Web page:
Did we like it?
We won’t lie to you – truth be told, the return of this Essex/Wales sitcom is as welcome as a Grand Slam to a Welsh rugby fan. And fair play, at the end of the day, the writers and cast have managed to keep the quality of this second series as high as the first. We loves it. Tidy.
What was good about it?
• A great cast, without a weak link in it, does full justice to Ruth Jones and James Corden’s wry, touching and sweetly romantic script. Special mentions to Corden and Jones as Smithy and Nessa, and especially Alison Steadman as Gav’s mum Pamela, and Rob Brydon as Stacey’s uncle Bryn.
• Keeping in touch by CB radio on their journey to Essex, we loved Nessa’s CB handle – Robert Mugabe; and Bryn’s – Dame Judi Dench.
• As scriptwriters, it’s only fair that Nessa and Smithy get the best lines. After Nessa reveals she spent time roadie-ing for The Who, “Great days. Until I found out something about Pete Townshend that I didn’t like. And all I’ll say is – and I said it to his face – Where’s the book?”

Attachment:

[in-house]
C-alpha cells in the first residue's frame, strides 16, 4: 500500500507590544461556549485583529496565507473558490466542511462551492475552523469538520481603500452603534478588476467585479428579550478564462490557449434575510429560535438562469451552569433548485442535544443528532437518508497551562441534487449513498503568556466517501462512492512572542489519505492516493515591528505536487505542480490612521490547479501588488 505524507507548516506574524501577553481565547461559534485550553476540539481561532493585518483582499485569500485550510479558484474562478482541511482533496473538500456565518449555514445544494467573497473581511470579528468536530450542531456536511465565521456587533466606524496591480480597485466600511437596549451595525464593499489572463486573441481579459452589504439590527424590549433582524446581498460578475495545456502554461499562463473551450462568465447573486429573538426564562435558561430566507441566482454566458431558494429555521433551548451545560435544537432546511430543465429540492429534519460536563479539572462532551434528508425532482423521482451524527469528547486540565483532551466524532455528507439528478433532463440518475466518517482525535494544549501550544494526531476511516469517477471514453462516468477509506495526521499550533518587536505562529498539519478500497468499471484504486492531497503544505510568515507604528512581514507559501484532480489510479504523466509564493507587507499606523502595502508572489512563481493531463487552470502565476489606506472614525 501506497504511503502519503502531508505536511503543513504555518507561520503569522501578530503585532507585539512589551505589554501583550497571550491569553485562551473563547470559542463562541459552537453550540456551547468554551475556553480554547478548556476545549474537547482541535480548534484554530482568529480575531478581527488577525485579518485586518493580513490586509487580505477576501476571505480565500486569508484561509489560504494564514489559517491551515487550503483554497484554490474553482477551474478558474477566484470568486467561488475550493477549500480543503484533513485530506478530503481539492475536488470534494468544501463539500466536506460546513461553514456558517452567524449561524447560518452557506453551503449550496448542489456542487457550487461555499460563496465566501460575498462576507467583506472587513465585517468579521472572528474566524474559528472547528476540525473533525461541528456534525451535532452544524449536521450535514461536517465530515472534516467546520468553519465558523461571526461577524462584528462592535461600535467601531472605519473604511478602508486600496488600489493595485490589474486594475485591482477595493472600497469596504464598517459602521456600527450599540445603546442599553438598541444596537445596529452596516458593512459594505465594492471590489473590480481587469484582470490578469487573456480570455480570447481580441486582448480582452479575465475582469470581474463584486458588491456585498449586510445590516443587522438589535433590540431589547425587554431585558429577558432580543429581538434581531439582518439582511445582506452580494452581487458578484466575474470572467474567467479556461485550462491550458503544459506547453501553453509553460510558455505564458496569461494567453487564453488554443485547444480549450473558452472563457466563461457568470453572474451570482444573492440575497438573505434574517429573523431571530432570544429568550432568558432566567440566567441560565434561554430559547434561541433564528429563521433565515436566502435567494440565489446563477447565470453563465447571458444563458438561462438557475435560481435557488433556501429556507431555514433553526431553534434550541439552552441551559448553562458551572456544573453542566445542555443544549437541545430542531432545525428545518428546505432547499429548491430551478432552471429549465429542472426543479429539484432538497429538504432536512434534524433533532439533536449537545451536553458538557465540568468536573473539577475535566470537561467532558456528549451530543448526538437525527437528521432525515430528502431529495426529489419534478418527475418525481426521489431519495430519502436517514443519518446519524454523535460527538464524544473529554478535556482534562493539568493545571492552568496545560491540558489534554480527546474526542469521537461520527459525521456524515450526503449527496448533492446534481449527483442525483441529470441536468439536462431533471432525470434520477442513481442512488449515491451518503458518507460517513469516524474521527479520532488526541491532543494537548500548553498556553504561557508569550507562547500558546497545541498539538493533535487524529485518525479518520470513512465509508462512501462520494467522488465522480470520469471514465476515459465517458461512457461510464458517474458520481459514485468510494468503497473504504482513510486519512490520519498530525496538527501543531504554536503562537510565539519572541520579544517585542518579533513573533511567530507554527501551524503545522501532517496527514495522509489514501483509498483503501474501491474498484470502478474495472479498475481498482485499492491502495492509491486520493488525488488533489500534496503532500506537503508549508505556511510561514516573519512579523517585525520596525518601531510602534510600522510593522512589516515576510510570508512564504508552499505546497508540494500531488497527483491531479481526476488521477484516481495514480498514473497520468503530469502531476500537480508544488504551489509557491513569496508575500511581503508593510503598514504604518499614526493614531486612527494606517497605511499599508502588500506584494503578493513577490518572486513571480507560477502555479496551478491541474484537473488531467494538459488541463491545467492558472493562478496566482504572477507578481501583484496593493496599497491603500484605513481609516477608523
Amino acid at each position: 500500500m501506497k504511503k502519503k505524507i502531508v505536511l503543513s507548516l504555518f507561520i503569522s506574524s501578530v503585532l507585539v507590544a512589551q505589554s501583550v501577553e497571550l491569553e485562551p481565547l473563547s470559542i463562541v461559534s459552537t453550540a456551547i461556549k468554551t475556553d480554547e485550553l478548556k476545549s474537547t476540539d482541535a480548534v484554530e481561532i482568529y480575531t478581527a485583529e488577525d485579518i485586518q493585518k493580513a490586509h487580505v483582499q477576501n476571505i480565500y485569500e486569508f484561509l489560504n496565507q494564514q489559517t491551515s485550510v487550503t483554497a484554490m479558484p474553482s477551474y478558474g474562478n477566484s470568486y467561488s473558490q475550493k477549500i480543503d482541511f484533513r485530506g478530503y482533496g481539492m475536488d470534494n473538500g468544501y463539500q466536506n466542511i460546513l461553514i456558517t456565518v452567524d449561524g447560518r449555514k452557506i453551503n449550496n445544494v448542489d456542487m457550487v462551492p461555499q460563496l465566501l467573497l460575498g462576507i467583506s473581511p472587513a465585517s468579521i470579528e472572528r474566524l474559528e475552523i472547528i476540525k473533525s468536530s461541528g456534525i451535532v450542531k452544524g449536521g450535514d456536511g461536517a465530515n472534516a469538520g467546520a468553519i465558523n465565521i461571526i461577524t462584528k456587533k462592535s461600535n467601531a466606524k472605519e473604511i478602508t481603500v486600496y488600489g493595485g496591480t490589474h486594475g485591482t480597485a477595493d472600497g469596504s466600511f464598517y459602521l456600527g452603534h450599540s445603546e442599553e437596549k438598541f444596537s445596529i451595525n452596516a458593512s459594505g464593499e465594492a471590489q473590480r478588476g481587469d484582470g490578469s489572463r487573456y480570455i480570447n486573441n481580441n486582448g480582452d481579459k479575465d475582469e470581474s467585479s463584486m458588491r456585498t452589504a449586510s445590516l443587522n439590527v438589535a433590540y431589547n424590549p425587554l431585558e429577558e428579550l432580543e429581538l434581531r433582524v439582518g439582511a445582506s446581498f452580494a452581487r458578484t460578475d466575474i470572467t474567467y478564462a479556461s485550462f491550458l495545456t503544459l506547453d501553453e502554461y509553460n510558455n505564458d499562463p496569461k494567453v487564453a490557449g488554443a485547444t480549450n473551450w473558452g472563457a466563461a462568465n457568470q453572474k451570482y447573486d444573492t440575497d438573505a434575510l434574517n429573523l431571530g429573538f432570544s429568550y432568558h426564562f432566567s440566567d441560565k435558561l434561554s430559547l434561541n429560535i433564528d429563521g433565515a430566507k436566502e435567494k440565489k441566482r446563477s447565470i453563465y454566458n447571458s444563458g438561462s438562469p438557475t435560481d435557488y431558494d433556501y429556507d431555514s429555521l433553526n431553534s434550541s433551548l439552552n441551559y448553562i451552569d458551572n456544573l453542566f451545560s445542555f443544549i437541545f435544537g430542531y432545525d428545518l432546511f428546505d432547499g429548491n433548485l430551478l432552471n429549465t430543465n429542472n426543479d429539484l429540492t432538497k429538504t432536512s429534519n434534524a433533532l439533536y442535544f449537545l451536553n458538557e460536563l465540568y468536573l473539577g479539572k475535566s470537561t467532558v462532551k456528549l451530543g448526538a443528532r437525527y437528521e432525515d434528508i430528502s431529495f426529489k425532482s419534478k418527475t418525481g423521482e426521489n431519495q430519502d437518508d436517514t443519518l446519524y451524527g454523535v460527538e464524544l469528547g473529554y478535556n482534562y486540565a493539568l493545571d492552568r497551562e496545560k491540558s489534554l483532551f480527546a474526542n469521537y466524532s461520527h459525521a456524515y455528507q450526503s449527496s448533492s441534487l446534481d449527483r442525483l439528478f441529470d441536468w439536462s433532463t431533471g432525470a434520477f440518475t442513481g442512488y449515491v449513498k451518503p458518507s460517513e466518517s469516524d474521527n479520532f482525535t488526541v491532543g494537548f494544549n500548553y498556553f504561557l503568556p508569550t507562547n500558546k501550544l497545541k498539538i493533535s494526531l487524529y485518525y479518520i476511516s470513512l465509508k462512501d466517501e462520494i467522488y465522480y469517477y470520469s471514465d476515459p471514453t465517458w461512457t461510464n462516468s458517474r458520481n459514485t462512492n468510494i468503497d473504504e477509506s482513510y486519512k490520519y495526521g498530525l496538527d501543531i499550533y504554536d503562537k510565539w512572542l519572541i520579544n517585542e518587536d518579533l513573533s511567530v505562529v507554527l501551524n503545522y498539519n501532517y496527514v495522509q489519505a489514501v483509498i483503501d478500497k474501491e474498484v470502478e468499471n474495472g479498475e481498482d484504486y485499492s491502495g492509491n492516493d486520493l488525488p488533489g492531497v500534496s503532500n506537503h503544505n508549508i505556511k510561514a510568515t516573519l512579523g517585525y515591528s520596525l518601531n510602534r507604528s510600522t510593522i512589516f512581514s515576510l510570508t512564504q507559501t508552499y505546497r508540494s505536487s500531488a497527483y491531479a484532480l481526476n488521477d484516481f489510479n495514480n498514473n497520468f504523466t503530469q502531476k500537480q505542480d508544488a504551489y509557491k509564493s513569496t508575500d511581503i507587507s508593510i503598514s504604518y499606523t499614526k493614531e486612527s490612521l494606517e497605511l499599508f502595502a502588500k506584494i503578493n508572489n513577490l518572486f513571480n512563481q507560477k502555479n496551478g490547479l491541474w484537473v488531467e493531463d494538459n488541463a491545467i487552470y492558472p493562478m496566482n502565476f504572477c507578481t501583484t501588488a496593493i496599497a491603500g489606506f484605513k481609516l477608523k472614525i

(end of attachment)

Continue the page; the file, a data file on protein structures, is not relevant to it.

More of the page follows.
• Ruth Jones has absolutely nailed the Barry accent. “Orrigh? Since when has a great rack and an open mind not been a man’s type?”
• Smithy’s behaviour towards Gavin and Stacey is like a small child who has seen a newborn baby steal his mother’s attention: “Can we all stop calling it a honeymoon? It’s just a holiday!”
• Nessa’s main gripes with Smithy – “He’s vile. And he’s English!” When Stacey accuses her of racism, Nessa replies, “It’s not racism – it’s xenophobia!”
• Pam’s friend Dawn, having seen an internet-found candidate for a threesome walk out on her and Pete, is distraught. “He said he couldn’t go through with it, as our photograph was not representative of us. Ok, it was an old photo, but have I really changed that much in 15 years?”
What was bad about it?
• Nothing. This is a wonderfully observed, sweet comedy populated by great characters with a lot of depth and more than it’s fair share of laugh out loud lines.
Aired: Sunday 16 March 2008